These three are my predecessors as editors of CHRISTIANITY TODAY. But there are two others who also deserve thanks from all who appreciate CT. The vision of Billy Graham for this magazine, and his persistent (and continuing) leadership, brought this publication into being. L. Nelson Bell, Dr. Graham’s father-in-law, sacrificed much of his career as a medical doctor to make CT succeed in the early years.

As I give thanks for my predecessors, I hope you will do the same. How you bestow honor on your predecessors may reflect the honor that will return to you when you also become a predecessor.

There is a tendency in “Monday morning quarter-backing” to assure ourselves that we can do better than our predecessors. In their context we might have stumbled! However, there is a sense in which we should always do better than predecessors, for we build upon all their hard work.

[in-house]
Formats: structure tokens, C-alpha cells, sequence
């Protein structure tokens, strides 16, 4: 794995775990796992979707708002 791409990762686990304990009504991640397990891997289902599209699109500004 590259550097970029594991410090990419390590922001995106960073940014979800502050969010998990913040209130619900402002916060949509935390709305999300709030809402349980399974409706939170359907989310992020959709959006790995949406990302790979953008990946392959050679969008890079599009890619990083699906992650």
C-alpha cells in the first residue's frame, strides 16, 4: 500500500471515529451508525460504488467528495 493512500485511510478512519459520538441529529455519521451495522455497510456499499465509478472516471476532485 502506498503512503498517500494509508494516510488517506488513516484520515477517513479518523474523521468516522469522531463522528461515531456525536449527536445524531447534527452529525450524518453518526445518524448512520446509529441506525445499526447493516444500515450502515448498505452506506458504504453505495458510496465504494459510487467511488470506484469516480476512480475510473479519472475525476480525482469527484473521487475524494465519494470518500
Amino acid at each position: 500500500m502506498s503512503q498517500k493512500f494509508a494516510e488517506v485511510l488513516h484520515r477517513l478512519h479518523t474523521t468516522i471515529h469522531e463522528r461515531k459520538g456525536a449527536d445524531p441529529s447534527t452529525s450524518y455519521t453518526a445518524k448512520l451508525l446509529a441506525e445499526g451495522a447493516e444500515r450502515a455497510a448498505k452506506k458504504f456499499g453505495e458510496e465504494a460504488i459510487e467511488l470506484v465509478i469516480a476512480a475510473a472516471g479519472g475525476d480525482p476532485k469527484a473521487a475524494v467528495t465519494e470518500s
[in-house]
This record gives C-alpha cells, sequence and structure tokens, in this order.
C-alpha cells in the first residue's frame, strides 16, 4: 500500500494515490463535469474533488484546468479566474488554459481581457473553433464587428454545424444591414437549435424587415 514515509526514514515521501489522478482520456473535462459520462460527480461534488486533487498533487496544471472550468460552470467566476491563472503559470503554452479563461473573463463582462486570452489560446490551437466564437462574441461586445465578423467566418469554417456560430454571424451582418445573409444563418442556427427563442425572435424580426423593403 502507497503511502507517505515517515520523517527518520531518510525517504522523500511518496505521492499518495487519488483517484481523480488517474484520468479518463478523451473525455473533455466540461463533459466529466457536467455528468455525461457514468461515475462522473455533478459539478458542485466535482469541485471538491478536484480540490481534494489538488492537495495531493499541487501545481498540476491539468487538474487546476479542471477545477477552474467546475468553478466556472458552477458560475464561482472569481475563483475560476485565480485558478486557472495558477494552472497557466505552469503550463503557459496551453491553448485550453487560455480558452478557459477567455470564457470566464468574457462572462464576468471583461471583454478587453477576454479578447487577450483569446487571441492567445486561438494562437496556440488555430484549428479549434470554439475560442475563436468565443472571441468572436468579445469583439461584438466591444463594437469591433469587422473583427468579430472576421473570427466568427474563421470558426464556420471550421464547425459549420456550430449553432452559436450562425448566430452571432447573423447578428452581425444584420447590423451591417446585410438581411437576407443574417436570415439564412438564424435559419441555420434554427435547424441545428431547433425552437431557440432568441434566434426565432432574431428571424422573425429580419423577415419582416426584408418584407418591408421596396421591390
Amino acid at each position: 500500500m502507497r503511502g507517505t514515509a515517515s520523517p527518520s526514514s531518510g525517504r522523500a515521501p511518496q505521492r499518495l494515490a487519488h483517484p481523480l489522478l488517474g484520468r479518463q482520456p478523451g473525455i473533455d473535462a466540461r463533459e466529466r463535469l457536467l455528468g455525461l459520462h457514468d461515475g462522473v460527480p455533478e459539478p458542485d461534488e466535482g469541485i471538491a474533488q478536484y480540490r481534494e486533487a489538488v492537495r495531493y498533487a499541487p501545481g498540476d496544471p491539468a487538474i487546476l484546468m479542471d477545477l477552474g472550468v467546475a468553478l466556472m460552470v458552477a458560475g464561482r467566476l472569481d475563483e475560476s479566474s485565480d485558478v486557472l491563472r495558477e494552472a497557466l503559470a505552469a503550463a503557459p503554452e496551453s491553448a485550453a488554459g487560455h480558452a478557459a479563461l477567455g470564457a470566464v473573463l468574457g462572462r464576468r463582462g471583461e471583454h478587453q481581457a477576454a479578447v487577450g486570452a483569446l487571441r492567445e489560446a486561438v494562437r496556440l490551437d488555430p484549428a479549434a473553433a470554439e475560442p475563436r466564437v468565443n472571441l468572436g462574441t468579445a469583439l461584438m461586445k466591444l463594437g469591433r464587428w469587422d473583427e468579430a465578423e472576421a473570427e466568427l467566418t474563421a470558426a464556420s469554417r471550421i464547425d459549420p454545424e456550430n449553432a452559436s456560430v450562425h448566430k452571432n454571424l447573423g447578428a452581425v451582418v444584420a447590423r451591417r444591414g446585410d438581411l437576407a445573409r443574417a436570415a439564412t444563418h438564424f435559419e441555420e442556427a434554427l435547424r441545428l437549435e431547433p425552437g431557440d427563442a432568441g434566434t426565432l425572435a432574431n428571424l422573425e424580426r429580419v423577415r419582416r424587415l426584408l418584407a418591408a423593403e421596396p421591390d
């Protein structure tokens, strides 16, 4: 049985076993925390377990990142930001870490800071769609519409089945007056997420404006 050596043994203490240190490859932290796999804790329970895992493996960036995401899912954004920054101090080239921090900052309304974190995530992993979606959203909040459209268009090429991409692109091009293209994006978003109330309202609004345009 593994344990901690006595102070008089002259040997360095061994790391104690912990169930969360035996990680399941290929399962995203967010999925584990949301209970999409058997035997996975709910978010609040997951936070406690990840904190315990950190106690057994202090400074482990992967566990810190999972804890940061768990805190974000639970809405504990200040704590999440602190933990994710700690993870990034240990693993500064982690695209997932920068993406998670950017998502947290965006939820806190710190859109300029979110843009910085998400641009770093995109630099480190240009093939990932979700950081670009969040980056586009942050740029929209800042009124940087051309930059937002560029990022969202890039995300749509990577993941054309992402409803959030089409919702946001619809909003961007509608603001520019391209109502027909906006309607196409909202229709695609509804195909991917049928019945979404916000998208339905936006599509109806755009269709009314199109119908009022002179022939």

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To inherit excellence and squander it is a tragic error. To inherit mediocrity and perpetuate it is no less tragic. We must each learn to recognize both mediocrity and excellence and to settle for nothing less than the best.

Men are tempted to build reputations by demeaning predecessors. This temptation is seductively subtle, following an easy road; for building is a laborious process, much more time consuming and energy consuming than tearing down. Because predecessors are out of reach and out of the position of authority they once held, they are more vulnerable to this approach. The more they are removed in time and place, the more vulnerable they become.

What then shall we do with our predecessors? Shall we honor them beyond their gifts and attainments, until their spouses would not recognize them? No, our greatest tribute to predecessors is to realistically remember—to recall their work and their persons with gratitude. Who can claim a work as “mine” alone? Somewhere there is someone who has contributed to you and your work and deserves your thanksgiving.